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- From: Peter@ursus.demon.co.uk (Peter Murray-Rust)
- To: email@example.com
- Date: Mon, 07 Apr 1997 16:09:33 GMT
I can only give a second-hand version of the status of the drafts, but hope
this helps xml-dev'ers. (Most of the ERB are busy with the WWW6
conference - I'm sure that some will amplify or correct stuff here).
The drafts are produced by the Editorial Review Board at regular intervals
for discussion. It is stressed strongly that these are subject to frequent
change, and this is especially true in the XML process. So, at the
fundamental level, nothing is 'definite' :-) - [but that doesn't mean that
development can't take place.]
There is a list - XML-WG - on which invited members make comments on the
drafts, sometimes in response to the draft, sometimes in anticipation.
The ERB reads this discussion carefully and takes it into consideration
in producing drafts. However nothing in the discussion - even if
apparently generally accepted - is guaranteed to form part of the next
The ERB votes on what should and shouldn't go in the drafts and the voting
is recorded in the XML-WG mail. WWW6 forms a special milestone for the
ERB and ERB members have been printing the drafts for the meeting. I
hope that they will give some sort of report after WWW6 which will update
In message <199704062239.AAA01307@kneipfix.rz.tu-clausthal.de> Ingo Macherius writes:
> In this list the terminals for ending and beginning comments are mentioned
> as "<--*" and "*-->" several times, e.g. in the one this reply is based on:
> > 1) PEs aren't supposed to be recognized inside comments (nothing is except the
> > terminal '*-->'), so they aren't supposed to be expanded.
> In both WD-XML drafts a comment is declared without the "*" star, so are
> the examples given (Clause  (9700331) and  (961114)).
> Could someone of the knowing kind explicitly confirm the draft ?
I haven't been involved in XML-WG from the but when I joined (Jan) comments
were <!-- -->, then they changed to <!--* *--> and now they have changed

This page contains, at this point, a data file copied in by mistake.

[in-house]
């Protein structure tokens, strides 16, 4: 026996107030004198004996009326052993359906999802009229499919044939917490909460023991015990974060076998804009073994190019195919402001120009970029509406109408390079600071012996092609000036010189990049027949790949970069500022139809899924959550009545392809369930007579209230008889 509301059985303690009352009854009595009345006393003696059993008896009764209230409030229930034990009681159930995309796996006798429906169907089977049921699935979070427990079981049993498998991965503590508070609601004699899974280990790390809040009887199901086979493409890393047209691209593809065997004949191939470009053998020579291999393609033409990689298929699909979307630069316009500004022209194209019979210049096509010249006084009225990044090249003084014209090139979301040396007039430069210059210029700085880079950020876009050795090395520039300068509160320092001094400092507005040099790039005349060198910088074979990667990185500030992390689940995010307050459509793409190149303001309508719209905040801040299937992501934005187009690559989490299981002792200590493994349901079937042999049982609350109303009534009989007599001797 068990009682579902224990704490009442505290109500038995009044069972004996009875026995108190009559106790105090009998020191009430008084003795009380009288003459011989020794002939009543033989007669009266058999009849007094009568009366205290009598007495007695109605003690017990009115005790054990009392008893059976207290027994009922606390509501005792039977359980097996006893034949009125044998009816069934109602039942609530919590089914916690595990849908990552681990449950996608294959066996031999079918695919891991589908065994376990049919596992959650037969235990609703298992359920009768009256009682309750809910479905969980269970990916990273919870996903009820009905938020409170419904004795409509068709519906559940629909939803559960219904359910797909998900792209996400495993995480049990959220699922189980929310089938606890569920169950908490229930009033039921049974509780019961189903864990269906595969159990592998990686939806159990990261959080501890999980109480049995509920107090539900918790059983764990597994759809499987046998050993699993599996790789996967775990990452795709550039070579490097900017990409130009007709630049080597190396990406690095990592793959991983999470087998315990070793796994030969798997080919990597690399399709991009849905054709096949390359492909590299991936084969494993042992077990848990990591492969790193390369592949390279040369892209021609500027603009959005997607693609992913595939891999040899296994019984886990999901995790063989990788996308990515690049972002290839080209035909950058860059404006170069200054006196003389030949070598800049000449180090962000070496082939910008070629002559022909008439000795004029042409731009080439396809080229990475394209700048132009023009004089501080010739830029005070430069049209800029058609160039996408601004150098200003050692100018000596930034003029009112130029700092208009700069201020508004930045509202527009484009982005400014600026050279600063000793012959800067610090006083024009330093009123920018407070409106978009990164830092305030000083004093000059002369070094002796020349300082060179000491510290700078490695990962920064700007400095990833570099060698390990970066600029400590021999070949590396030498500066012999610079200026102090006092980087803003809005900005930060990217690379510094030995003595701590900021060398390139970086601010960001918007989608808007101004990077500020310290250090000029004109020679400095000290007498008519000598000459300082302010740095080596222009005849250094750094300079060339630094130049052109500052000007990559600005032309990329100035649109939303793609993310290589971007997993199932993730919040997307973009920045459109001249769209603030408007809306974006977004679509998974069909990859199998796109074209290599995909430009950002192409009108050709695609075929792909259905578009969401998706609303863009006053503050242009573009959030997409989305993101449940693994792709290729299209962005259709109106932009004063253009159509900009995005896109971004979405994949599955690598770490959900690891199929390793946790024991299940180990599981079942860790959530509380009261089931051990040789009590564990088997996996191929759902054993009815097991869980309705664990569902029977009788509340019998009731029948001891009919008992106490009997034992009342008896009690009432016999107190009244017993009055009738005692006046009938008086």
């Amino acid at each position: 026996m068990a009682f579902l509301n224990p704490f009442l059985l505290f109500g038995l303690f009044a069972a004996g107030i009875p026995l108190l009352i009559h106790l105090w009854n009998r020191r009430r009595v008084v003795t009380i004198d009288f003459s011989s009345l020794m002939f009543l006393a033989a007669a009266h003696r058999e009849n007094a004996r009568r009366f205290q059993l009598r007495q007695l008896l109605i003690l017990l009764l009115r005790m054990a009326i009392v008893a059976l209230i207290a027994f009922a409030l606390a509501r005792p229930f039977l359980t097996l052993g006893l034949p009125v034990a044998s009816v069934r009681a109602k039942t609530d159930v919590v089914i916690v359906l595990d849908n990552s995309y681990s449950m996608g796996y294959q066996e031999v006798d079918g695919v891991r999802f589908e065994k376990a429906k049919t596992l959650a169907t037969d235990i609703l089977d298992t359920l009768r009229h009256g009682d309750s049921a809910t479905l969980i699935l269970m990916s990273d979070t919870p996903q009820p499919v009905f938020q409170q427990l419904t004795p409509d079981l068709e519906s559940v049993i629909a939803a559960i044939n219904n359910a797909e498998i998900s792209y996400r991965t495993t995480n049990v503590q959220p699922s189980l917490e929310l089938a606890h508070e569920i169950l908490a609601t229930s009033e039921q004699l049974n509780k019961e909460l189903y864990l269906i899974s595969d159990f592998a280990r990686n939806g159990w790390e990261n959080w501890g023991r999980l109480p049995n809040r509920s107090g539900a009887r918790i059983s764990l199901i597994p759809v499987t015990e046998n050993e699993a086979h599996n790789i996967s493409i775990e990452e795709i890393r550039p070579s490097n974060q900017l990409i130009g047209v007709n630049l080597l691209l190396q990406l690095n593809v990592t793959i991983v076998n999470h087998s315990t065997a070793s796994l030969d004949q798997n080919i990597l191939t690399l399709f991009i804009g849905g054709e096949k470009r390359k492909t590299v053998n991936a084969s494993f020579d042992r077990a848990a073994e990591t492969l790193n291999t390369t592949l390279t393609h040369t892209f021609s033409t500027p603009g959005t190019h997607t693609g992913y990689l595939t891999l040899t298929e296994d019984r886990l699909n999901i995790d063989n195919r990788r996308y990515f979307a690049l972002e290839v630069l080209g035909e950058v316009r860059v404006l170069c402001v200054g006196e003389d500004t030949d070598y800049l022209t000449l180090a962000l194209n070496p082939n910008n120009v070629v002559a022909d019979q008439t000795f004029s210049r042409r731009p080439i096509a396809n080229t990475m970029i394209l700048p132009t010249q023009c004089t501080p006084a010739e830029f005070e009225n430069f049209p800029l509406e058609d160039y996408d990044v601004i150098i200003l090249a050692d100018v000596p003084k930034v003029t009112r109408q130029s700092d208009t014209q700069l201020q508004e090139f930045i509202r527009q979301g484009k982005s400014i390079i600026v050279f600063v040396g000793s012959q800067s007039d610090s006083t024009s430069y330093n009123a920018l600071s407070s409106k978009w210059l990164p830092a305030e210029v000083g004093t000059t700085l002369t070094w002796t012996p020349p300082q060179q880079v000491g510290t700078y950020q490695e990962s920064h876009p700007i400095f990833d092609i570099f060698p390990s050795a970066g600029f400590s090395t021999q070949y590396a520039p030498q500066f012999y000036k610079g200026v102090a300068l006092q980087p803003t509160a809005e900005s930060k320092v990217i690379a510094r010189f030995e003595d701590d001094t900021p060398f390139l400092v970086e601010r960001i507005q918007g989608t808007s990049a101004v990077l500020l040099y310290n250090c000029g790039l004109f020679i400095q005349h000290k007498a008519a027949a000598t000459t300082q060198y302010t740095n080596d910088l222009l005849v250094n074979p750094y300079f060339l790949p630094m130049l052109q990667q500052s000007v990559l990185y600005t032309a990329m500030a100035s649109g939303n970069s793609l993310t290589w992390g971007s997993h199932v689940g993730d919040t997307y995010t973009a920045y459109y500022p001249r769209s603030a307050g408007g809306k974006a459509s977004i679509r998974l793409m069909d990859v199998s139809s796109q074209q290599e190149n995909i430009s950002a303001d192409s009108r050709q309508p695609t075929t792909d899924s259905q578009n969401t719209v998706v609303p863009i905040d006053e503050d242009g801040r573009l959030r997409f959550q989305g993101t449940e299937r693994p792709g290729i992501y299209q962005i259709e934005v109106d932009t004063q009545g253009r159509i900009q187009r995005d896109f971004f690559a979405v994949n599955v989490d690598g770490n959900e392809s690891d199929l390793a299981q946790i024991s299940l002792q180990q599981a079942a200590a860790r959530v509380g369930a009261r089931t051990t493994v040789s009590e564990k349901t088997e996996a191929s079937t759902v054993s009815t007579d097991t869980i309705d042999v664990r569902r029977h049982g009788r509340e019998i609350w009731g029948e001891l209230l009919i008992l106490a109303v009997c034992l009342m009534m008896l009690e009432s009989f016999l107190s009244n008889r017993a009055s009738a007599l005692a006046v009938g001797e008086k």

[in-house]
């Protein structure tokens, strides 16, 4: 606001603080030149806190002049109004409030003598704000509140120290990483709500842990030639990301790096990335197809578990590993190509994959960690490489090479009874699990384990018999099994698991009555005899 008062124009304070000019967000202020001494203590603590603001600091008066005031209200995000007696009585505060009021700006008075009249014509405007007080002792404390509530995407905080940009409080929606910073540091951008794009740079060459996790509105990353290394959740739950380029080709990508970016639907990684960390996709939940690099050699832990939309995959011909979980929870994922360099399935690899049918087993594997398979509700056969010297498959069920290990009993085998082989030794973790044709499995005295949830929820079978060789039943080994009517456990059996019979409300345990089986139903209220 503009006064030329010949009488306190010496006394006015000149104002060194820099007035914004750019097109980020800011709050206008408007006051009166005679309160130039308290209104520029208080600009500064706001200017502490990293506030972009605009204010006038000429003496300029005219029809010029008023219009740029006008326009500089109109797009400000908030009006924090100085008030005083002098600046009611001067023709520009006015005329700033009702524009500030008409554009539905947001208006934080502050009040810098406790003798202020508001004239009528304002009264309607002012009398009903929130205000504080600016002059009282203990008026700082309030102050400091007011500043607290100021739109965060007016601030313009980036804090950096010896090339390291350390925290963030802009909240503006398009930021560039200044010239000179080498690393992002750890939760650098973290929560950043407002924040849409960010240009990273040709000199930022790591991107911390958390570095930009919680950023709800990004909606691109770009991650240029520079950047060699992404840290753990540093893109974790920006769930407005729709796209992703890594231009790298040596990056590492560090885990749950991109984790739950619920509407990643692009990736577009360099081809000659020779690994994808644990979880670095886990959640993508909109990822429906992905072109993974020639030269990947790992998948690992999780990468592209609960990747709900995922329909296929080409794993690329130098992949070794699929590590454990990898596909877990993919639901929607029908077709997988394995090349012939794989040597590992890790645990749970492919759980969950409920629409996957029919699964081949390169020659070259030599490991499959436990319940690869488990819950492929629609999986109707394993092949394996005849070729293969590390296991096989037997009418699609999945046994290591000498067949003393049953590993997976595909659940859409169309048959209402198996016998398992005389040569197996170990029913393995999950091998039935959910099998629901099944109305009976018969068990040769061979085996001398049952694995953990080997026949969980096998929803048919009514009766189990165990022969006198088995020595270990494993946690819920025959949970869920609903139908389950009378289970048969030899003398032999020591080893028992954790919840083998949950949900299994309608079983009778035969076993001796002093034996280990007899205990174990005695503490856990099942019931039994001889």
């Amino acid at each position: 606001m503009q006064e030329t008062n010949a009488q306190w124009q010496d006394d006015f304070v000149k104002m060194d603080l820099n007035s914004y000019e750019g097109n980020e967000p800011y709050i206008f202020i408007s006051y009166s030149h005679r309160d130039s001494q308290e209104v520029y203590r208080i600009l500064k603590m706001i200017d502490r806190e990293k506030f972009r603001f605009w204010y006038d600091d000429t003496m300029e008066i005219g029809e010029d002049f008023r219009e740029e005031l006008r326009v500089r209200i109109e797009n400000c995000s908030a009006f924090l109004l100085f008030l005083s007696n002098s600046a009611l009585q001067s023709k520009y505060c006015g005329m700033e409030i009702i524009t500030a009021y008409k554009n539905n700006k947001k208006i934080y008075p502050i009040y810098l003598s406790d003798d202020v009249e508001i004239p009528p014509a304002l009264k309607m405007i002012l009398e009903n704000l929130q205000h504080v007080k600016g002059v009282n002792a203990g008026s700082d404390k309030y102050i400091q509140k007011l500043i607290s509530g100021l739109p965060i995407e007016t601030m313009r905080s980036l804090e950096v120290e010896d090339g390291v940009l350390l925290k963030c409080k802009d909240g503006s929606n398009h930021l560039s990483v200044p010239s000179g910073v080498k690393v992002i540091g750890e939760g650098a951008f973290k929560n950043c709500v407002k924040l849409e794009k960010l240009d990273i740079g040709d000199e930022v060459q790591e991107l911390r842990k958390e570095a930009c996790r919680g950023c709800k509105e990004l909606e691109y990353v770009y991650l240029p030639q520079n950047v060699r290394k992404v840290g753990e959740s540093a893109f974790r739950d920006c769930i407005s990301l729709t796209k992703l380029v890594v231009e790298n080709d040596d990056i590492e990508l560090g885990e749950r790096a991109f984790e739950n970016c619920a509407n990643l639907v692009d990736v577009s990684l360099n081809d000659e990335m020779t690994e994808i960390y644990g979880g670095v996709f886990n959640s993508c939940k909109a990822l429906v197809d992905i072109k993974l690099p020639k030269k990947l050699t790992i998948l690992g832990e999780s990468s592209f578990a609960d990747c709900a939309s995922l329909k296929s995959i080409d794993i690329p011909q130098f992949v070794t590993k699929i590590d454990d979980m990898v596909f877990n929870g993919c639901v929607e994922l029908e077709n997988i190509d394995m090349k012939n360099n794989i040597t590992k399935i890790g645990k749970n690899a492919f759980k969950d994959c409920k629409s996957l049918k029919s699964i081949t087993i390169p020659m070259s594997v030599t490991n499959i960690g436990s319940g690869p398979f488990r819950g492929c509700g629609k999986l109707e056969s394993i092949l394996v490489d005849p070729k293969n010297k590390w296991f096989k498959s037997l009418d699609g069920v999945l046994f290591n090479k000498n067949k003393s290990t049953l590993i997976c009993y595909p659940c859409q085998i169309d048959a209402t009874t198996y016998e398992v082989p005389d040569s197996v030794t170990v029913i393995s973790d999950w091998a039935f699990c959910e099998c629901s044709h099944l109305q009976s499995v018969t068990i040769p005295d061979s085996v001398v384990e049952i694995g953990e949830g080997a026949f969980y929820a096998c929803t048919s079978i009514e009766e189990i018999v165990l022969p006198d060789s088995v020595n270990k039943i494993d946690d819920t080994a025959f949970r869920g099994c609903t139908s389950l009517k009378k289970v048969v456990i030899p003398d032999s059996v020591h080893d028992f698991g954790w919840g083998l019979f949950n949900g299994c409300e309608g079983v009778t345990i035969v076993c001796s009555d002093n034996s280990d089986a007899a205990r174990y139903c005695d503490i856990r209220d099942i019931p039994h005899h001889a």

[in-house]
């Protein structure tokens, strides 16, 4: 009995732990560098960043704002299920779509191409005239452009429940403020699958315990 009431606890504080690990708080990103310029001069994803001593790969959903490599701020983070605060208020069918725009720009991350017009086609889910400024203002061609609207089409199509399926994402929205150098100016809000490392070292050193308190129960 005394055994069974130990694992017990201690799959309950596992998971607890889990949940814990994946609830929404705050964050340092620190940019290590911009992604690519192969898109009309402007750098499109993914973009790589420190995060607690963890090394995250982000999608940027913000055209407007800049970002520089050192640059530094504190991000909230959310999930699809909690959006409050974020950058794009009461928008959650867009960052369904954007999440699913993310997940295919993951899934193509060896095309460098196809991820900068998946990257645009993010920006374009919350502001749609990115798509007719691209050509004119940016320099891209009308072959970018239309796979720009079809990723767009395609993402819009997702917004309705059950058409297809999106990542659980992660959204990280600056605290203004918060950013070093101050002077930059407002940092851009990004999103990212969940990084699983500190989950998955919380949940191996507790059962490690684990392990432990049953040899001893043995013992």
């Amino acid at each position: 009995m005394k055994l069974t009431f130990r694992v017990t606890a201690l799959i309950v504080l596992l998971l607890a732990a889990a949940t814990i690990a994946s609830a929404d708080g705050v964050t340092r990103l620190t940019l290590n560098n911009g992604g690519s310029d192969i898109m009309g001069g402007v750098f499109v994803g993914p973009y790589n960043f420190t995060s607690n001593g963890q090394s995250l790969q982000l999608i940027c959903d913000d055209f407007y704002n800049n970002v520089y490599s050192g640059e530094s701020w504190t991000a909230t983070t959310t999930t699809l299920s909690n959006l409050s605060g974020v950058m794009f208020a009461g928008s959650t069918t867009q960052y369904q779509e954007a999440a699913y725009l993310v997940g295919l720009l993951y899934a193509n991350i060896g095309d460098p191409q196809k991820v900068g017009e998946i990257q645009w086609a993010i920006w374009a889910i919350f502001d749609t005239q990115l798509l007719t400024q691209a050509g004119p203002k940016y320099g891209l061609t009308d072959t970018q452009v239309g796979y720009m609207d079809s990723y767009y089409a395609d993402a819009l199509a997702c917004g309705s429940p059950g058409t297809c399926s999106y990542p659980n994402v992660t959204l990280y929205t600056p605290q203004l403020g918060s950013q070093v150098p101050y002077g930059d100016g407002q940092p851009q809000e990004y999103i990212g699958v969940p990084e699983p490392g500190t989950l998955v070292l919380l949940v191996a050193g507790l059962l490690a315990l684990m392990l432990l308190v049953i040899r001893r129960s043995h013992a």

back. But note that there is a difference from SGML in that -- ... --
is not allowed inside comments.
As a general point I feel that the current XML draft is sufficiently close
to what the final outcome will be that it's worth developing applications
(including documents) in it. Since any XML document is also an SGML
document it should be fairly straightforward to retransform them if there
are minor changes to XML. Of course this is only my personal opinion and
I don't at present have customers who will lose faith if the spec is
promoted too early and then changed.
XML-LANG (the draft you are referring to) has gone through several
revisions and IMO the recent changes have been mainly tidying up rather
than fundamental. A lot of work has gone into clarifying areas where
interpretations can differ (e.g. 4.4 Treatment of entities). We should
realise that some apparently minor changes (e.g. the introduction of
PUBLIC) may have large consequences and this is an area that the ERB
had to take a view on. (There was a *lot* of discussion about PUBLIC
on the WG). The ERB has to balance many things including compatibility,
interoperability, ease/possibility of implementation, ease of learning,
uniqueness of interpretation, acceptability in the market, etc.
The next draft of XML-LINK has also been prepared for the WWW6 and will
no doubt be announced here when it's formally public.
BTW. the fact that xml-dev is not very busy at present doesn't mean that
nobody's doing anything :-) - in fact the reverse. There are about
10 demos scheduled for WWW6 and I know that most of the major contributors
here (including me) have been getting something together to present. I
think after this milestone, then some goals will be clearer and there will
be time to address the next stage.
Finally I should like to congratulate the members of the ERB in having
managed this process so fast and with so much harmonisation. I am sure
that contributors here have helped, in that a language is not much use
if it cannot be implemented or is flawed, and some important issues have
been thrashed out here. And don't be afraid to post - a lot of people
read this list.
Peter Murray-Rust, domestic net connection
Virtual School of Molecular Sciences
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